As well as children with SEND, children with school absences for health reasons and children who are looked after by the local authority were at substantially raised risk of unexplained moves.

These children who are already vulnerable in terms of their physical health, mental health and educational prospects are facing additional obstacles in accessing education at the most basic level, and are missing out on the stability of belonging in a school community.

Some degree of school mobility is inevitable, but the level we are seeing cannot be in the best interests of either schools or pupils.

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  1. Anne Brown

    A good article, with one small niggle. A child who moves to home education is not ‘lost.’ The LA knows where they are because the school will have told them, and has powers to intervene if an education does not appear to be being provided. I do not think that there should be a presumption that they’ve lost out on education unless you first address the likelihood that they’d already lost out on education because parents don’t tend to remove kids whose education is going well and schools tend to want to keep the ones who are doing well.

    Finally, and speaking as a home educator, this isn’t fair. If between 6 and 10% of schools are potentially offrolling (and it should be innocent till proven guilty) then between 94 and 90% of schools aren’t. That’s why so many teachers find it hard to accept that it’s happening and, I suspect, why it does get a toe-hold.

    School A (possibly with a poor OFSTED and under pressure to improve rapidly and with a new head) decides to take a short-cut rather than go through the exclusion system which can leave them funding expensive alternative provision, justifying it to themselves as being in the wider interest, which, of course, it is. Schools B, C & D are then asked to take on the pupils. If they do that then their academic results drop, putting them at risk of a poor OFSTED, so they come up with reasons why they can’t accept children, then just remove the odd one or two of the existing pupils, for the sake of the others. Then the next year it becomes 3 or 4, and so on. The LA knows it’s happening but there’s nothing they can do…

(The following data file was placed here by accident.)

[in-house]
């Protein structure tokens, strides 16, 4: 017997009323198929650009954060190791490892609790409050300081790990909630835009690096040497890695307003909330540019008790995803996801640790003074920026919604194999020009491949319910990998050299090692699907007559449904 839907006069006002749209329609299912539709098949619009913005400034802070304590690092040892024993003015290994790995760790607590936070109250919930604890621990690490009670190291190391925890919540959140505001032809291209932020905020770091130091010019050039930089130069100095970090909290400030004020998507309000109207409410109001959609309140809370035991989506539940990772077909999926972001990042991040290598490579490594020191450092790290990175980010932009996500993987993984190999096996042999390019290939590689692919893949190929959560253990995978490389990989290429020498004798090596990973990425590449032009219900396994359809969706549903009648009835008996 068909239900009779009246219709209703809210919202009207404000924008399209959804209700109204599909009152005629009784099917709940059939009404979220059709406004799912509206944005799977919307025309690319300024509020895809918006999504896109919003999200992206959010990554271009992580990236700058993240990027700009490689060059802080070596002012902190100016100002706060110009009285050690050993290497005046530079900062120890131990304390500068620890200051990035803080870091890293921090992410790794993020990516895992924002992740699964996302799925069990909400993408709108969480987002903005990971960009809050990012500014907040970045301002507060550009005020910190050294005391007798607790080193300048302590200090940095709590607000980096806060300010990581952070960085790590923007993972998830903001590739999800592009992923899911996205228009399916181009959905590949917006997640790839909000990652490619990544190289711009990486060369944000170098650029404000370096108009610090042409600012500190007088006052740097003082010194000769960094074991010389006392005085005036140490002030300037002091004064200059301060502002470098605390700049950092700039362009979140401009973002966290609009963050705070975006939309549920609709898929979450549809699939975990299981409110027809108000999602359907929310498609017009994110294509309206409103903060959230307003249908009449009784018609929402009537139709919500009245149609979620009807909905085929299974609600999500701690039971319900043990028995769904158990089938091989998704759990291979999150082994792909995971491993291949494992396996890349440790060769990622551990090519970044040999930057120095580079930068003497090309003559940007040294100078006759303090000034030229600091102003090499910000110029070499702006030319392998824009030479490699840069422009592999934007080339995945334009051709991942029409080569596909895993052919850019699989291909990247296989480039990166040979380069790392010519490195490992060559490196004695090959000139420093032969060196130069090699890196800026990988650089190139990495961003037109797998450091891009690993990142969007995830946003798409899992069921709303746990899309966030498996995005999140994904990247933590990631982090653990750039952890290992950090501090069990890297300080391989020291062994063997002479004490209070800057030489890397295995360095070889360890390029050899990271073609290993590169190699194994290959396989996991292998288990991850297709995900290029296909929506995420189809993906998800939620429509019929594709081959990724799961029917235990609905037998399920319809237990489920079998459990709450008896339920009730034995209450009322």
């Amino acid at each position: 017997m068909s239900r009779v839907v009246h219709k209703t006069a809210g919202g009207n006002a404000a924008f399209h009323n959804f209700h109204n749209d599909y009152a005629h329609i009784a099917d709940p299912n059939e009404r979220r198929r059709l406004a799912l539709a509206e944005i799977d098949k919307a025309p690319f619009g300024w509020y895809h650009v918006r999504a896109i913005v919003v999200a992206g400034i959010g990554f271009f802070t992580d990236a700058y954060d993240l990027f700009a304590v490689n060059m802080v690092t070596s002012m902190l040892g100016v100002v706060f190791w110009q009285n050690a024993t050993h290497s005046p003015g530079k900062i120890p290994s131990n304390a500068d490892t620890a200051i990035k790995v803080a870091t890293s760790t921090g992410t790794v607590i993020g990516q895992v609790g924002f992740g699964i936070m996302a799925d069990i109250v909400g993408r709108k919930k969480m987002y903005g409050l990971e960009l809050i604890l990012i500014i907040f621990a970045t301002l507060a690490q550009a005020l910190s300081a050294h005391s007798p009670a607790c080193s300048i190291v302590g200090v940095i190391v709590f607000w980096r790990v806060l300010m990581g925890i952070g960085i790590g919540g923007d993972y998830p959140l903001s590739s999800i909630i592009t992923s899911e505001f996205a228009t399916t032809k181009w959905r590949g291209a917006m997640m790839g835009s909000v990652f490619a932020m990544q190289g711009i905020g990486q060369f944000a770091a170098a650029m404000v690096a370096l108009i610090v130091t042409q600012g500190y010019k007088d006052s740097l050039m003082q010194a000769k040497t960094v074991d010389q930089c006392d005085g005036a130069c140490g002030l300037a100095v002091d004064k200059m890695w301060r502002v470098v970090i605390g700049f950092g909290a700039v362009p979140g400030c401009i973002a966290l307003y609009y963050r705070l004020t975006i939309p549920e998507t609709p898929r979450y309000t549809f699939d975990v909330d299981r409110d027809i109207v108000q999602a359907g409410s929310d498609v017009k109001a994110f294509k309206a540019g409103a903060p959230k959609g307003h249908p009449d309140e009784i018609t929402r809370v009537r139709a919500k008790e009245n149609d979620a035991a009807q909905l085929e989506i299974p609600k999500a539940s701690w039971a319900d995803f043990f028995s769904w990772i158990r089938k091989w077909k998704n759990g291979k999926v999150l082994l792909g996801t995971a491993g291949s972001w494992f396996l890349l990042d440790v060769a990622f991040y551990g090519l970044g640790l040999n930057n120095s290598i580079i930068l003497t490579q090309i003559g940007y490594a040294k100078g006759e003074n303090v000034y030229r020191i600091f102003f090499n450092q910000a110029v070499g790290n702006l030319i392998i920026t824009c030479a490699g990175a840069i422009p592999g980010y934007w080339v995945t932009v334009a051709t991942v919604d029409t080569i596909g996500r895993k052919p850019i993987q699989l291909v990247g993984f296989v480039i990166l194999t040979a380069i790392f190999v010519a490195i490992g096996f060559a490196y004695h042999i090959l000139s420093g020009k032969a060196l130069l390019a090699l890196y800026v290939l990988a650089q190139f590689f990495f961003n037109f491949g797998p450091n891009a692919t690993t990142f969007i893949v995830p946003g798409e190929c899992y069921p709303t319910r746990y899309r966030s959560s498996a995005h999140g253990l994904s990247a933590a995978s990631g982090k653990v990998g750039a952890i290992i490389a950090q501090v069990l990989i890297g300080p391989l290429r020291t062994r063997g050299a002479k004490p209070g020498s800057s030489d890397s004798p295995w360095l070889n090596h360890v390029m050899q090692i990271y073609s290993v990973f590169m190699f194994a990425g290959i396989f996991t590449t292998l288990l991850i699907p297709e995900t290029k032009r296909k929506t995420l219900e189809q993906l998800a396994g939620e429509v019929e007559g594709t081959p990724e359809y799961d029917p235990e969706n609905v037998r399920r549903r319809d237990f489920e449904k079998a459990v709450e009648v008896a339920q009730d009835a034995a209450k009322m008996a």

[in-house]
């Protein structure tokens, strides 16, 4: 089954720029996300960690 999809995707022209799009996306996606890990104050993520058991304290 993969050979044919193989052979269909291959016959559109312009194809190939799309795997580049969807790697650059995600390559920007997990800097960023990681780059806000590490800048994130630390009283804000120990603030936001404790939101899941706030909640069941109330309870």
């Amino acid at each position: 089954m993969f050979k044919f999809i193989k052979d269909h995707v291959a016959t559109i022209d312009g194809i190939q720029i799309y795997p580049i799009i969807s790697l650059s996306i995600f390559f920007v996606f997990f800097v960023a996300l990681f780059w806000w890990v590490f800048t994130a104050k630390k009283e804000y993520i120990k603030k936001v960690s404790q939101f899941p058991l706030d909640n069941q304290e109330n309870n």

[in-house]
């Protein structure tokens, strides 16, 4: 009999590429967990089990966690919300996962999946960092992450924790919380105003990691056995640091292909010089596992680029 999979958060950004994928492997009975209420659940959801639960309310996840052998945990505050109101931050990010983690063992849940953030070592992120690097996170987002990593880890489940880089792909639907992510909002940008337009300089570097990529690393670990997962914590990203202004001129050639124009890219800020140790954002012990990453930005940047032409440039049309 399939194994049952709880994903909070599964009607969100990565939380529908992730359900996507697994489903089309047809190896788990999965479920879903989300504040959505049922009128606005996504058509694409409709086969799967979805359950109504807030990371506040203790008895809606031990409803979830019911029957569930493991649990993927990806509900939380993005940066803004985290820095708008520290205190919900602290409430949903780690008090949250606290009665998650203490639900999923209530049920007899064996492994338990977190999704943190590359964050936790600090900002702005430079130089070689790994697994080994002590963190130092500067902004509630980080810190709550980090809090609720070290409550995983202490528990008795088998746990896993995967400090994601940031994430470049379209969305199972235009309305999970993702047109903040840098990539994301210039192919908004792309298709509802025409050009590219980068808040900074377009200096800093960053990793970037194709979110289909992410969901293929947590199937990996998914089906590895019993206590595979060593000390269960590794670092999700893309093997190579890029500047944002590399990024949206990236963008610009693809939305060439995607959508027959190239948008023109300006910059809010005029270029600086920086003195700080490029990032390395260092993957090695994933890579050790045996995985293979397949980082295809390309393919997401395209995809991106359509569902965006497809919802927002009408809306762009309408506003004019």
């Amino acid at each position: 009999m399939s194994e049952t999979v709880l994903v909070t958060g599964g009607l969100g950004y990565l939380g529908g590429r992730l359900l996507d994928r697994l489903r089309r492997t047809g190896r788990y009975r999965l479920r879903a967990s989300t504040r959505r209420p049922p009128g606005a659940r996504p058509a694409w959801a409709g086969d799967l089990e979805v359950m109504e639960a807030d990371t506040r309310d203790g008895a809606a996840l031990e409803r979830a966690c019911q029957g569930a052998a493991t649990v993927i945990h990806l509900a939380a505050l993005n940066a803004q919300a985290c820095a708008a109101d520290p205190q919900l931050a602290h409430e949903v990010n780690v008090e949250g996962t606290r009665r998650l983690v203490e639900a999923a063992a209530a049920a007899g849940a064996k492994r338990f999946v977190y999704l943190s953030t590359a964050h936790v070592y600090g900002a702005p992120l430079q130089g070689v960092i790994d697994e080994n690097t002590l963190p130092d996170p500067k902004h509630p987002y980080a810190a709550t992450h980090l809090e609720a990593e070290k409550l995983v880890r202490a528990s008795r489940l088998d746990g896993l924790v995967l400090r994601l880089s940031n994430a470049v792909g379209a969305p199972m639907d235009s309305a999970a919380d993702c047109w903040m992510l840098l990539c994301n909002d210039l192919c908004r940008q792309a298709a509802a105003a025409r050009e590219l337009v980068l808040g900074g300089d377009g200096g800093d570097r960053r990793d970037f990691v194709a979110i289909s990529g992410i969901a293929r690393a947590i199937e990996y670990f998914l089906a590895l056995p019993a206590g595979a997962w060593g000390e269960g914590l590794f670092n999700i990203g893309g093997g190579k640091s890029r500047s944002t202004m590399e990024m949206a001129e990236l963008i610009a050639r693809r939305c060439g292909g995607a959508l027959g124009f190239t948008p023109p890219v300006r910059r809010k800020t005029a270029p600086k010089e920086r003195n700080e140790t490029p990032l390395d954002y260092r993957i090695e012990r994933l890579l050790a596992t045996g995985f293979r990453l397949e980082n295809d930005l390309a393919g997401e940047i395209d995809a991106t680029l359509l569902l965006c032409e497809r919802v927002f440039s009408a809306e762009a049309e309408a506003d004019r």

How to stop it?
    Proper funding for SEN is a good beginning, especially if it’s ring-fenced and accountable. If we can have a system where PIP is banded (note I’m not saying it’s a good system) then children could be centrally assessed and allocated a budget that goes with them and covers all their extra costs.

    If schools had to provide an annual list of students who’d left their rolls and contact details for parents then you could dip-sample parents where there are unusual trends and deploy OFSTED. Schools would then have a fair chance to explain why they think the students left but be aware that they would have to justify their decisions to someone.

    Finally, there needs to be some decent provision for those who aren’t engaged with the current system and never will be. Something that focuses on practical skills and is a place you want to go to not a dumping ground because you’ve been declared hopeless.

    That way, the 90-94% of SLT’s who do a great job could hold their heads high and the rest could be removed from the profession they’re disgracing.